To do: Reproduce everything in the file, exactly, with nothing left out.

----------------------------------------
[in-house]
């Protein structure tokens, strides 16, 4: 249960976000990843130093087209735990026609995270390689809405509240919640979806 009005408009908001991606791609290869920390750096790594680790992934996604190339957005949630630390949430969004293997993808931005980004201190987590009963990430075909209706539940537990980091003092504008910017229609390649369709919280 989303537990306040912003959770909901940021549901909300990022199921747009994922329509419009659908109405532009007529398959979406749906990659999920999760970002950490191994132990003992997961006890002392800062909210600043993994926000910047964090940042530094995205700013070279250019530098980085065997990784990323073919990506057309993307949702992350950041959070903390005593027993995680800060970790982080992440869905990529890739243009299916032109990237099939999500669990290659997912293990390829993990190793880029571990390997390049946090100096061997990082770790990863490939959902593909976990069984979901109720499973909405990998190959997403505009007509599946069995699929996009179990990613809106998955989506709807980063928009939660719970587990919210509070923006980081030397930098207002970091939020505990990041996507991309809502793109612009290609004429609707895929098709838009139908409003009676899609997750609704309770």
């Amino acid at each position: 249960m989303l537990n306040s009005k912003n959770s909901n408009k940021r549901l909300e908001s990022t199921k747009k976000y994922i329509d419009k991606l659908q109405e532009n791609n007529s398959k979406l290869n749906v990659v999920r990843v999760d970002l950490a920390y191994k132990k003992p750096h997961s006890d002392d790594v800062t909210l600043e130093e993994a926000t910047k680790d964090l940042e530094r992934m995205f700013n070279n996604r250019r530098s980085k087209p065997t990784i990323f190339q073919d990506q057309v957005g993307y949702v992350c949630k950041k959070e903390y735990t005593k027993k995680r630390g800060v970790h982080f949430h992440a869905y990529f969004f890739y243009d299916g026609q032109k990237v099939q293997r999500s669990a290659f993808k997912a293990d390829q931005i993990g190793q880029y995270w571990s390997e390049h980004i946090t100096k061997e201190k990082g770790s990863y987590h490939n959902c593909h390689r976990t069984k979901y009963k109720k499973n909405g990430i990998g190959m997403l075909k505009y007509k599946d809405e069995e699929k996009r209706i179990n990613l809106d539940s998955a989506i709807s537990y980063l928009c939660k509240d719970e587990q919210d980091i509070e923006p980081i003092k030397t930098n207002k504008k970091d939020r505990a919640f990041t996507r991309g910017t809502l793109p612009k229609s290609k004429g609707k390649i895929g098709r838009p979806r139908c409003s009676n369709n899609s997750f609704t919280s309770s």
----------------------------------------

[in-house]
């Protein structure tokens, strides 16, 4: 249960976000990843130093087209735990026609995270390689809405509240919640979806 009005408009908001991606791609290869920390750096790594680790992934996604190339957005949630630390949430969004293997993808931005980004201190987590009963990430075909209706539940537990980091003092504008910017229609390649369709919280 989303537990306040912003959770909901940021549901909300990022199921747009994922329509419009659908109405532009007529398959979406749906990659999920999760970002950490191994132990003992997961006890002392800062909210600043993994926000910047964090940042530094995205700013070279250019530098980085065997990784990323073919990506057309993307949702992350950041959070903390005593027993995680800060970790982080992440869905990529890739243009299916032109990237099939999500669990290659997912293990390829993990190793880029571990390997390049946090100096061997990082770790990863490939959902593909976990069984979901109720499973909405990998190959997403505009007509599946069995699929996009179990990613809106998955989506709807980063928009939660719970587990919210509070923006980081030397930098207002970091939020505990990041996507991309809502793109612009290609004429609707895929098709838009139908409003009676899609997750609704309770």
């Amino acid at each position: 249960m989303l537990n306040s009005k912003n959770s909901n408009k940021r549901l909300e908001s990022t199921k747009k976000y994922i329509d419009k991606l659908q109405e532009n791609n007529s398959k979406l290869n749906v990659v999920r990843v999760d970002l950490a920390y191994k132990k003992p750096h997961s006890d002392d790594v800062t909210l600043e130093e993994a926000t910047k680790d964090l940042e530094r992934m995205f700013n070279n996604r250019r530098s980085k087209p065997t990784i990323f190339q073919d990506q057309v957005g993307y949702v992350c949630k950041k959070e903390y735990t005593k027993k995680r630390g800060v970790h982080f949430h992440a869905y990529f969004f890739y243009d299916g026609q032109k990237v099939q293997r999500s669990a290659f993808k997912a293990d390829q931005i993990g190793q880029y995270w571990s390997e390049h980004i946090t100096k061997e201190k990082g770790s990863y987590h490939n959902c593909h390689r976990t069984k979901y009963k109720k499973n909405g990430i990998g190959m997403l075909k505009y007509k599946d809405e069995e699929k996009r209706i179990n990613l809106d539940s998955a989506i709807s537990y980063l928009c939660k509240d719970e587990q919210d980091i509070e923006p980081i003092k030397t930098n207002k504008k970091d939020r505990a919640f990041t996507r991309g910017t809502l793109p612009k229609s290609k004429g609707k390649i895929g098709r838009p979806r139908c409003s009676n369709n899609s997750f609704t919280s309770s």